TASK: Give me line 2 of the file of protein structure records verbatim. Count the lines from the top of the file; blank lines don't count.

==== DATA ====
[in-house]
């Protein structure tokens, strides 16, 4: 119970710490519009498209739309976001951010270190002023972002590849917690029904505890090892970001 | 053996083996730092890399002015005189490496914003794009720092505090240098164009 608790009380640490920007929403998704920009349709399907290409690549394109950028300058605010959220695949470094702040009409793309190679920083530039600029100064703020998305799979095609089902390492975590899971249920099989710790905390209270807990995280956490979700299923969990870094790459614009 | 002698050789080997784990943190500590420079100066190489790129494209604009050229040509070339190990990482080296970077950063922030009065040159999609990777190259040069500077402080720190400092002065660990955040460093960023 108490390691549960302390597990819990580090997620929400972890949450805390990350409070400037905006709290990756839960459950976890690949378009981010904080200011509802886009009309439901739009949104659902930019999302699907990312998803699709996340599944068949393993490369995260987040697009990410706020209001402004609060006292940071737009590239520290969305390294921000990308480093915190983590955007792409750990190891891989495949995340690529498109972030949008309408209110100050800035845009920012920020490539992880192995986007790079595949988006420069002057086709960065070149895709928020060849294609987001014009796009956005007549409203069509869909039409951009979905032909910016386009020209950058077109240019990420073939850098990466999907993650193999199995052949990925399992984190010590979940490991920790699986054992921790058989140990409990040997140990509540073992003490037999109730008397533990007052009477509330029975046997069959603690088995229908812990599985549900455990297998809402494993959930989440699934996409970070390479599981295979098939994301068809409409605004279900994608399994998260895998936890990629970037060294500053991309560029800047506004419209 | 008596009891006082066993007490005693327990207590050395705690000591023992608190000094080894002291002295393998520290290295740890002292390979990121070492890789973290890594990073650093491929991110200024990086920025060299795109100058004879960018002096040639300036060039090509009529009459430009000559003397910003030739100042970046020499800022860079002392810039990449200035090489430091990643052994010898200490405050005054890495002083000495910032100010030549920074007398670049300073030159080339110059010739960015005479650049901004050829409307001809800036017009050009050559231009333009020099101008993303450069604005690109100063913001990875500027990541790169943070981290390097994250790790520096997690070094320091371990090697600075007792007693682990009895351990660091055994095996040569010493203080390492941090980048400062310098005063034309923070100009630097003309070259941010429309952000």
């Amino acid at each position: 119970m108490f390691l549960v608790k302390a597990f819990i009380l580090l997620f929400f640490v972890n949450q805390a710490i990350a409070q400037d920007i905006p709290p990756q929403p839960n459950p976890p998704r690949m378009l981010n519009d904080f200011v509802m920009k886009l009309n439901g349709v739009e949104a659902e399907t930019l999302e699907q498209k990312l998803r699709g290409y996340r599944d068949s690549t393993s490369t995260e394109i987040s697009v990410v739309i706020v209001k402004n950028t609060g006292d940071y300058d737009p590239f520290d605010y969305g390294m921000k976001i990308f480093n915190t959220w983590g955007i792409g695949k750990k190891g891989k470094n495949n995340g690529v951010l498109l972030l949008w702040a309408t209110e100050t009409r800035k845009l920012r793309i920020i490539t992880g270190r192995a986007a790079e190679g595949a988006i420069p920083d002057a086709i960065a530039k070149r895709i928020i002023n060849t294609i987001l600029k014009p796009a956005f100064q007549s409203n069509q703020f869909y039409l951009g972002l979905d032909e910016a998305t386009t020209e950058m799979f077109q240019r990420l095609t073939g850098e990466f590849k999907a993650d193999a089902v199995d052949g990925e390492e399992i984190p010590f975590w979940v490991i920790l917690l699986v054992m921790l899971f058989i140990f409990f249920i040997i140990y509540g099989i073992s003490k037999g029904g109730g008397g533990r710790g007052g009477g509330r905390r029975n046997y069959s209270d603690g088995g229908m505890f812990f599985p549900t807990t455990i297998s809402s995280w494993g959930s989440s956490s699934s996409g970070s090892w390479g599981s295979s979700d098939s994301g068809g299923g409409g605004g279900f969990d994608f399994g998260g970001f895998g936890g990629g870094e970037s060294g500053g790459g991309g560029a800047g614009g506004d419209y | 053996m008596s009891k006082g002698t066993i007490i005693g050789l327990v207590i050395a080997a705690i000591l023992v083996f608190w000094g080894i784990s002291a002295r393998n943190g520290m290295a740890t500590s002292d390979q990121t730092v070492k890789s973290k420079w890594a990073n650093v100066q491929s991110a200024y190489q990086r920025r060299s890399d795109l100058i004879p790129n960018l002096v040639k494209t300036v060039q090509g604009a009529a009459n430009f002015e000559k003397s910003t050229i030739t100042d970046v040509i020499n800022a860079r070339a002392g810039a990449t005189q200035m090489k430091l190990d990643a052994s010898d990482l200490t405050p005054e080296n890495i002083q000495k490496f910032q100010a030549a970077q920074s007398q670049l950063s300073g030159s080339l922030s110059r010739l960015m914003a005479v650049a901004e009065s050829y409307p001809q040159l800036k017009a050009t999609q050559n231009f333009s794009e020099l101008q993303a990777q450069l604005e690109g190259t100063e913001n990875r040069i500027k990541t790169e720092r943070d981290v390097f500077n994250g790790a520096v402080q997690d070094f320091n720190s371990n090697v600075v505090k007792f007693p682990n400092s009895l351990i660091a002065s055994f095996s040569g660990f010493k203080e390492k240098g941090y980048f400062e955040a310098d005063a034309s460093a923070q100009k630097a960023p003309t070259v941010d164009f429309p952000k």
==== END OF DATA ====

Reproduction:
């Protein structure tokens, strides 16, 4: 119970710490519009498209739309976001951010270190002023972002590849917690029904505890090892970001 | 053996083996730092890399002015005189490496914003794009720092505090240098164009 608790009380640490920007929403998704920009349709399907290409690549394109950028300058605010959220695949470094702040009409793309190679920083530039600029100064703020998305799979095609089902390492975590899971249920099989710790905390209270807990995280956490979700299923969990870094790459614009 | 002698050789080997784990943190500590420079100066190489790129494209604009050229040509070339190990990482080296970077950063922030009065040159999609990777190259040069500077402080720190400092002065660990955040460093960023 108490390691549960302390597990819990580090997620929400972890949450805390990350409070400037905006709290990756839960459950976890690949378009981010904080200011509802886009009309439901739009949104659902930019999302699907990312998803699709996340599944068949393993490369995260987040697009990410706020209001402004609060006292940071737009590239520290969305390294921000990308480093915190983590955007792409750990190891891989495949995340690529498109972030949008309408209110100050800035845009920012920020490539992880192995986007790079595949988006420069002057086709960065070149895709928020060849294609987001014009796009956005007549409203069509869909039409951009979905032909910016386009020209950058077109240019990420073939850098990466999907993650193999199995052949990925399992984190010590979940490991920790699986054992921790058989140990409990040997140990509540073992003490037999109730008397533990007052009477509330029975046997069959603690088995229908812990599985549900455990297998809402494993959930989440699934996409970070390479599981295979098939994301068809409409605004279900994608399994998260895998936890990629970037060294500053991309560029800047506004419209 | 008596009891006082066993007490005693327990207590050395705690000591023992608190000094080894002291002295393998520290290295740890002292390979990121070492890789973290890594990073650093491929991110200024990086920025060299795109100058004879960018002096040639300036060039090509009529009459430009000559003397910003030739100042970046020499800022860079002392810039990449200035090489430091990643052994010898200490405050005054890495002083000495910032100010030549920074007398670049300073030159080339110059010739960015005479650049901004050829409307001809800036017009050009050559231009333009020099101008993303450069604005690109100063913001990875500027990541790169943070981290390097994250790790520096997690070094320091371990090697600075007792007693682990009895351990660091055994095996040569010493203080390492941090980048400062310098005063034309923070100009630097003309070259941010429309952000």